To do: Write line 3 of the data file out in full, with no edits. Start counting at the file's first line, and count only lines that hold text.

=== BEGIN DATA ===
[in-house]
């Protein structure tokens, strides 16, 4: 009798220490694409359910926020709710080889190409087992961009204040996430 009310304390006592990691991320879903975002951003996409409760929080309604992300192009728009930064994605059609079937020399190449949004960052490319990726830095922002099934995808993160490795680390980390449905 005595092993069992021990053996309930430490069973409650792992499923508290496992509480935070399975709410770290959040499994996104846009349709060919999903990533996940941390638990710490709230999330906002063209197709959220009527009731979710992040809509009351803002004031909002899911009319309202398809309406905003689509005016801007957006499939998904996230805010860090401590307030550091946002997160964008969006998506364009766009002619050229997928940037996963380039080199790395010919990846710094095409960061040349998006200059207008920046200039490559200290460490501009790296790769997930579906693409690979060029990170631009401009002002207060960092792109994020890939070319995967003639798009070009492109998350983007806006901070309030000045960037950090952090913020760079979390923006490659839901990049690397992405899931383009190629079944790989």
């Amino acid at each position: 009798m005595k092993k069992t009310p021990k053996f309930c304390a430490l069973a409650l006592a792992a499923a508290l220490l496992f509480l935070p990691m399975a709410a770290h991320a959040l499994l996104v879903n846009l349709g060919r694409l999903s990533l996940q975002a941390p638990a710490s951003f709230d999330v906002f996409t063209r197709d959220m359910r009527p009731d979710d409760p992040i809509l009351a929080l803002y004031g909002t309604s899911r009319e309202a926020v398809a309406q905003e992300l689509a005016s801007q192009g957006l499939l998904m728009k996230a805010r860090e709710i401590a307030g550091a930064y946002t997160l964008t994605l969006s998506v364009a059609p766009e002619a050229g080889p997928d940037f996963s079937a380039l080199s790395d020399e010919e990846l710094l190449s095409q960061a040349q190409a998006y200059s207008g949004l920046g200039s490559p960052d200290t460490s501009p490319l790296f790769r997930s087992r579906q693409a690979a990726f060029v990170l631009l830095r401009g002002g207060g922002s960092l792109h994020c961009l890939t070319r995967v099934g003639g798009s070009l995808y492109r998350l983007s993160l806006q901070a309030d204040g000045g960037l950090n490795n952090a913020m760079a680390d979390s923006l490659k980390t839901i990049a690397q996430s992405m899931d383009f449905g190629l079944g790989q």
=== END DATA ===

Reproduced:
């Amino acid at each position: 009798m005595k092993k069992t009310p021990k053996f309930c304390a430490l069973a409650l006592a792992a499923a508290l220490l496992f509480l935070p990691m399975a709410a770290h991320a959040l499994l996104v879903n846009l349709g060919r694409l999903s990533l996940q975002a941390p638990a710490s951003f709230d999330v906002f996409t063209r197709d959220m359910r009527p009731d979710d409760p992040i809509l009351a929080l803002y004031g909002t309604s899911r009319e309202a926020v398809a309406q905003e992300l689509a005016s801007q192009g957006l499939l998904m728009k996230a805010r860090e709710i401590a307030g550091a930064y946002t997160l964008t994605l969006s998506v364009a059609p766009e002619a050229g080889p997928d940037f996963s079937a380039l080199s790395d020399e010919e990846l710094l190449s095409q960061a040349q190409a998006y200059s207008g949004l920046g200039s490559p960052d200290t460490s501009p490319l790296f790769r997930s087992r579906q693409a690979a990726f060029v990170l631009l830095r401009g002002g207060g922002s960092l792109h994020c961009l890939t070319r995967v099934g003639g798009s070009l995808y492109r998350l983007s993160l806006q901070a309030d204040g000045g960037l950090n490795n952090a913020m760079a680390d979390s923006l490659k980390t839901i990049a690397q996430s992405m899931d383009f449905g190629l079944g790989q």